In WorldBench 6 it scored the lowest we've ever seen, an 18, but there were no surprises here as this minuscule computer is clearly not designed for power. The battery is rated by Fujitsu at up to three hours of usage, but this figure will vary greatly depending on usage. As well as using the Windows Vista power management software, the Lifebook U1010 has its own power management system pre-installed, which will allow you to quickly disable idle devices, such as the Wireless LAN adapter and the media card slots; helping to increase battery life.
Latest News Articles
- Sony VAIO Fit Multi-flip 13 hybrid notebook
- New app from Opera aims to help Android smartphones consume less data
- Merry Christmas: Kogan donated $10K to support the open-source community
- Amazon to host cloud services in Beijing from next year
- Forza Motorsport 5 taps the Cloud for innovation
Most Popular Articles
- 1 What's the difference between an Intel Core i3, i5 and i7?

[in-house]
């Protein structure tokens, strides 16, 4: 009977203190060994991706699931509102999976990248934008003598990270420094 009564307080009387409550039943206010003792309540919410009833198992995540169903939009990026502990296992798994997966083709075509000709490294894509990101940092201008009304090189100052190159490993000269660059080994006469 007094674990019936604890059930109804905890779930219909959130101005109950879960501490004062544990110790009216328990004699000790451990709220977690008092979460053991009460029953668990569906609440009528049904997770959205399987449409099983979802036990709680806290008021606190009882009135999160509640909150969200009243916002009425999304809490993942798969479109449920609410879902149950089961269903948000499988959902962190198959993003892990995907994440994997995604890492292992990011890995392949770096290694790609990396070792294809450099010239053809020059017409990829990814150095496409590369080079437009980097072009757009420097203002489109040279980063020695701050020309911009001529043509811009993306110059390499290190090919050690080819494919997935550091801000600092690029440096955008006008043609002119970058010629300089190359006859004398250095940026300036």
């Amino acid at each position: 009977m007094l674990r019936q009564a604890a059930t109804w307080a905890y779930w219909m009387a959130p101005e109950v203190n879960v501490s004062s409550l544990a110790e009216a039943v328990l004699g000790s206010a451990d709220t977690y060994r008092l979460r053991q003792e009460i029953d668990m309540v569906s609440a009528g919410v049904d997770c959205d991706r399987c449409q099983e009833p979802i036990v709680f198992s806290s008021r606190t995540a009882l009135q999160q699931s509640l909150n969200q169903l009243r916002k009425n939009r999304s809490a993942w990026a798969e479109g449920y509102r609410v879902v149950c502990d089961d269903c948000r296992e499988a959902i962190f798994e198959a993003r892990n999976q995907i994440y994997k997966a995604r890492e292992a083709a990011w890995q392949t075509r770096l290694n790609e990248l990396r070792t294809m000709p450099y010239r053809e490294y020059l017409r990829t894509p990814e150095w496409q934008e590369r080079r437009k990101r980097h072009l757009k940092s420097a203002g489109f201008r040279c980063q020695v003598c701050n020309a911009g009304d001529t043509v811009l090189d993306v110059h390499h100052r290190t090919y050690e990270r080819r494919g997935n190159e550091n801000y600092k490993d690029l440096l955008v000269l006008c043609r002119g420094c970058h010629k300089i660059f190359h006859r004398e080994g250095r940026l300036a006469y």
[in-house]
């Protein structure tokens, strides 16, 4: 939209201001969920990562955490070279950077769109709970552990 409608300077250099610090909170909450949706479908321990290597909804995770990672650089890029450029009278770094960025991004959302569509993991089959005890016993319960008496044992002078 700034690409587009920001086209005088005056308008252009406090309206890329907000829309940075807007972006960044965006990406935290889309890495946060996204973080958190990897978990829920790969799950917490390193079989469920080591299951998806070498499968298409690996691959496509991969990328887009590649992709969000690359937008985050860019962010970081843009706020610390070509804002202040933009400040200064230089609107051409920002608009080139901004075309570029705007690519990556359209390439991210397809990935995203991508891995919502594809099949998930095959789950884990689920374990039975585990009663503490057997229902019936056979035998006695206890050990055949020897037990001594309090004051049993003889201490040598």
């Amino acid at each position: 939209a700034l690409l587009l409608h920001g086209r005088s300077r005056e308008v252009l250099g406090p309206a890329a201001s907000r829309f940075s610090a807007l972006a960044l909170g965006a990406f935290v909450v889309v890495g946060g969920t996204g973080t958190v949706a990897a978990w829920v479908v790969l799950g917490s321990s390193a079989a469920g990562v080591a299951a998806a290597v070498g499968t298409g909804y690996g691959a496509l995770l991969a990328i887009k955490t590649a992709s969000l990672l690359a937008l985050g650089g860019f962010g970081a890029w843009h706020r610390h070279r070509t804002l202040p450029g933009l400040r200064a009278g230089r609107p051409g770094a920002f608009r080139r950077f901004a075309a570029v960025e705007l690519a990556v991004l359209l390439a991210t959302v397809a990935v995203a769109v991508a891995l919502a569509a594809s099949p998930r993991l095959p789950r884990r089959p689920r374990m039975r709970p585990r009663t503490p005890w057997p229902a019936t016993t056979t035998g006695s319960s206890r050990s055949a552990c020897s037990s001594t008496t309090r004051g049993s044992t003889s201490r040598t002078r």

- 2 Laser vs. inkjet printers: which is better?
- 3 Windows 7 Home Premium vs. Windows 7 Professional
- 4 How do I connect my TV to the Internet?
- 5 Samsung’s 2013 Smart TVs: everything you need to know
GGG Evaluation Team
For work use, Microsoft Word and Excel programs pre-installed on the device are adequate for preparing short documents.
The Fujitsu LifeBook UH574 allowed for great mobility without being obnoxiously heavy or clunky. Its twelve hours of battery life did not disappoint.
The screen was particularly good. It is bright and visible from most angles, however heat is an issue, particularly around the Windows button on the front, and on the back where the battery housing is located.
My first impression after unboxing the Q702 is that it is a nice looking unit. Styling is somewhat minimalist but very effective. The tablet part, once detached, has a nice weight, and no buttons or switches are located in awkward or intrusive positions.
Best Deals on GoodGearGuide
Best Deals on PCWorld
- NotebooksView all »
- TabletsView all »
- Desktop PCsView all »
- Servers & StorageView all »
- Software and ServicesView all »